As humans, connection is part of our DNA. We come together to solve problems, care for one another, and support each other through good times and bad. It’s amazing how quickly we start to miss being around other people when we are asked to “shelter in place.”  In this time of social distancing when many teams are collaborating remotely for the first time, it’s more important than ever for leaders to find ways to keep our teams connected and supported.

Leading from afar during a crisis

Leading during a crisis is not easy—and it’s even tougher to do it from a distance. In a crisis, decisions must be made quickly to keep both your business and your employees safe and secure. In an unprecedented situation like COVID-19 has brought on us, at best we’re feeling our way forward in dim light, without all the data we’d like to support our choices. And let’s face it—our leaders’ personal affairs might be in more disarray than anyone they are trying to lead. 

But pretending we know exactly what we’re doing, or that we’re not struggling too, doesn’t help. The leaders that succeed in crisis aren’t afraid to show vulnerability, bringing people together to overcome obstacles and persevere. You can be this type of leader.

Remember the good old days

Look back to the good old days just a few months ago before coronavirus made a crash landing in our economy. What were the unstructured ways you stayed connected to your team? Did you spend time chatting with a team member while pouring a second cup of coffee halfway through the morning? Did you catch up over a shared afternoon snack? Or make the rounds in your facility or office to check in on people throughout the day?

Look at the unstructured ways in which you lead, and if you’re working remotely, set reminders or set aside time to connect on your calendar. It can be easy to get caught up in the isolation of solo remote work and go entire days without checking in with your team. But to successfully lead remotely, you’ve got to build a routine that gives you sight into how your team is doing, while also giving them freedom to focus on the overall goal.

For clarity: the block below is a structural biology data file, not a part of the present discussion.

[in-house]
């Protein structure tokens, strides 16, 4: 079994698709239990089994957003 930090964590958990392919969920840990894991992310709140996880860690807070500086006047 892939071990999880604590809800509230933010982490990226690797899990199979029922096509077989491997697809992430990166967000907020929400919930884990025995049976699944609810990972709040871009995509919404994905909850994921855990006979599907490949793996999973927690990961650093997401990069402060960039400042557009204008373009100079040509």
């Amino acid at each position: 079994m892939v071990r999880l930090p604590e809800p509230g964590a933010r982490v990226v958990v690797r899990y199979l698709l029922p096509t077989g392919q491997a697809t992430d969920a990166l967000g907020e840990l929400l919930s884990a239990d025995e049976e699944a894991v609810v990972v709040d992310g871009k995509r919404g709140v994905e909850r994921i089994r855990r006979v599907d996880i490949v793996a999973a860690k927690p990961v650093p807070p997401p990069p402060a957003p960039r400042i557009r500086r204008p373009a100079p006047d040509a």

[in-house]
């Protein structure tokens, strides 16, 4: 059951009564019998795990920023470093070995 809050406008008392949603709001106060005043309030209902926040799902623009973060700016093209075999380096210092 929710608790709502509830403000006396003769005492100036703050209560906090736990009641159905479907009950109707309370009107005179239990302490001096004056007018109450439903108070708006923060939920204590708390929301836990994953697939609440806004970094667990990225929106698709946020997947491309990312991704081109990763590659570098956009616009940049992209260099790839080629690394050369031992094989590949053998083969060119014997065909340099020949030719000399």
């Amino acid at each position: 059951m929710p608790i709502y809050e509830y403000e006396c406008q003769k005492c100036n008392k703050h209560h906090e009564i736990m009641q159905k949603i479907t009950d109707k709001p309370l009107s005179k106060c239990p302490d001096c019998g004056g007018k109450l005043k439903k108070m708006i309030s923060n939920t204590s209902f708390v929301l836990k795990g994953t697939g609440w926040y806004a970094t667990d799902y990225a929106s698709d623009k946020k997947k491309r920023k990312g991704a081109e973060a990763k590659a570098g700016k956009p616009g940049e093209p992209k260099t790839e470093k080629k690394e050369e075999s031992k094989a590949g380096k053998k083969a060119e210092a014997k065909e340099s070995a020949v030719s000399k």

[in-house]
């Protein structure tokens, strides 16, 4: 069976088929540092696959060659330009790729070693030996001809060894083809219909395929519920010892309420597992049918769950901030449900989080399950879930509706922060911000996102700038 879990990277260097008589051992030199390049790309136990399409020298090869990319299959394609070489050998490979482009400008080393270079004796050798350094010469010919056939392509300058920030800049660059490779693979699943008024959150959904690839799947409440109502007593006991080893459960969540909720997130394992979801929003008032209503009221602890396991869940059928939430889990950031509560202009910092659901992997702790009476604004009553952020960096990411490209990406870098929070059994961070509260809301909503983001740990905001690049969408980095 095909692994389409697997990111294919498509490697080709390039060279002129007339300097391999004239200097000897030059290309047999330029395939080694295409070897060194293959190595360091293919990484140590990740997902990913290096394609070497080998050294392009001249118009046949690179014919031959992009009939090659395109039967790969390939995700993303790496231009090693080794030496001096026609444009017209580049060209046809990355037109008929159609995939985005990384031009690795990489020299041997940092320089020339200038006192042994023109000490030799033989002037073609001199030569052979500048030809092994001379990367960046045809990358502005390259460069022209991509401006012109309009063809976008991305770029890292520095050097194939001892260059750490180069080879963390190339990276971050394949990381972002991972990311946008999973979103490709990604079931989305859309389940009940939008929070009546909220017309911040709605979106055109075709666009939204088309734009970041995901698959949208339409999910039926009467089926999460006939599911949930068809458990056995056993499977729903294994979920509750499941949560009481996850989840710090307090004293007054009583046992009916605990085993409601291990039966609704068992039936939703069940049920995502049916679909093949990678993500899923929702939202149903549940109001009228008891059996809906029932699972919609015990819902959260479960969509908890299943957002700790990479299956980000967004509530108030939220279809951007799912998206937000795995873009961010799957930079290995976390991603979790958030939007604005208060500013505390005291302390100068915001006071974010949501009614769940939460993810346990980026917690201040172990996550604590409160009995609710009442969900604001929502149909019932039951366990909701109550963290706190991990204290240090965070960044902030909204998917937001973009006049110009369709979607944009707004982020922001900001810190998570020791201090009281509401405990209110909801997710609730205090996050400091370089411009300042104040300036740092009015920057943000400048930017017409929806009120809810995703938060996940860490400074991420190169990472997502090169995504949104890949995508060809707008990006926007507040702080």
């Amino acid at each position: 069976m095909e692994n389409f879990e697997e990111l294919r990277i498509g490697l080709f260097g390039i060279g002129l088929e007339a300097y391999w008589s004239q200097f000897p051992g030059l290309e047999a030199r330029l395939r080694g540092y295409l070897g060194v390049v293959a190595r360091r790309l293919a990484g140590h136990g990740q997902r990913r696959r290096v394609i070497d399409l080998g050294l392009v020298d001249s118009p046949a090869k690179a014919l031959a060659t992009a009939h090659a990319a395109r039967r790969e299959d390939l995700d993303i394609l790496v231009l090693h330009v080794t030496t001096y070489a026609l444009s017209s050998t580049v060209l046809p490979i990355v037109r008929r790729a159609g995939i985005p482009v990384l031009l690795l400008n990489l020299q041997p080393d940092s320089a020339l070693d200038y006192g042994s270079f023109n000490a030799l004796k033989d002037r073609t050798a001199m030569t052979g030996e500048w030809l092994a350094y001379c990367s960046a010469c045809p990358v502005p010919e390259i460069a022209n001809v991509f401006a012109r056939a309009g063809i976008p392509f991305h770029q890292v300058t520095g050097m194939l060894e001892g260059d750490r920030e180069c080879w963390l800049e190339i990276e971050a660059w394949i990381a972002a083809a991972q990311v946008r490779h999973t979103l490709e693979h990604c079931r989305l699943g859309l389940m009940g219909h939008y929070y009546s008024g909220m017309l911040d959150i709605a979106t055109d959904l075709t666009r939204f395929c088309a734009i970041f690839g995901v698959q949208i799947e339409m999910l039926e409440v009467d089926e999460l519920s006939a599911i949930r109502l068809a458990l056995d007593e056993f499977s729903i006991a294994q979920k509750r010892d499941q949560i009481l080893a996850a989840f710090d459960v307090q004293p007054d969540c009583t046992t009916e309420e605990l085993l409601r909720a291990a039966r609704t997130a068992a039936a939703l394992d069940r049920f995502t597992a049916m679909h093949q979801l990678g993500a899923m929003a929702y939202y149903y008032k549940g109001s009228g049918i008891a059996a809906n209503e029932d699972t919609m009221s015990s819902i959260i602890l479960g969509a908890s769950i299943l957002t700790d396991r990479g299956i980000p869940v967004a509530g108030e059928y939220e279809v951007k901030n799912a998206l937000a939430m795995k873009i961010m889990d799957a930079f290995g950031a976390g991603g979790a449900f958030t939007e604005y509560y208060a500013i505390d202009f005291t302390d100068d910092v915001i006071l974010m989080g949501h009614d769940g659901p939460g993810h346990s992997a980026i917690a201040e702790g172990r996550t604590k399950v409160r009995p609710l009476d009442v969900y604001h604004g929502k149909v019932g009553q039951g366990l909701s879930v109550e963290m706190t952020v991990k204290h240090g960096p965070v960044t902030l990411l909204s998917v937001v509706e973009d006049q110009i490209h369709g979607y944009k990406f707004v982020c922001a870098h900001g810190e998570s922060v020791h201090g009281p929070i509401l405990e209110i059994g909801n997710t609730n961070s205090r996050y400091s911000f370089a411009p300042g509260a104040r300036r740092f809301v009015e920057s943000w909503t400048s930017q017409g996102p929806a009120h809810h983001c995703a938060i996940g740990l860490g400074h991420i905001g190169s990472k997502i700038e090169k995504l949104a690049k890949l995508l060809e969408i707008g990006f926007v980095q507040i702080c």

For instance, let’s say as a leader of your team, you randomly ask people each week what they are working on or where they are stuck. In a remote setting, you are going to have to schedule the time on your calendar or set reminders to reach out to each of your teammates.  As a leader during this time, you can’t allow out of sight to equal out of mind. At goBRANDgo!, we use tools like or Apple Reminders to remind us to check in with each other.

Speaking of tech…

As for technology in a time of social distancing, consider video conferencing whenever possible. We’ve found Zoom to be the most stable platform for video conferencing. For more informal, spur-of-the-moment communication, we use Slack for video calls and chat (similar functionality is also available with Microsoft Teams). We try to use email as a last resort for communicating within our organization, because it doesn’t allow for the same verbal nuance and real-time communication as video and chat. 

Lastly, in a time of social distancing, it’s important to remember that people are stressed. Many of your team members are trying to adjust to these new ways of being an employee, a parent, and a teacher all at the same time. 

They’re counting on you

People follow leaders because they are the ones willing to step forward to inspire, direct, and help people accomplish something bigger than they could by themselves. Vulnerable and compassionate leaders are what everyone needs to get through this time of economic uncertainty and social distancing. Your family, team, and community are counting on you to find ways to innovate, connect, and inspire.

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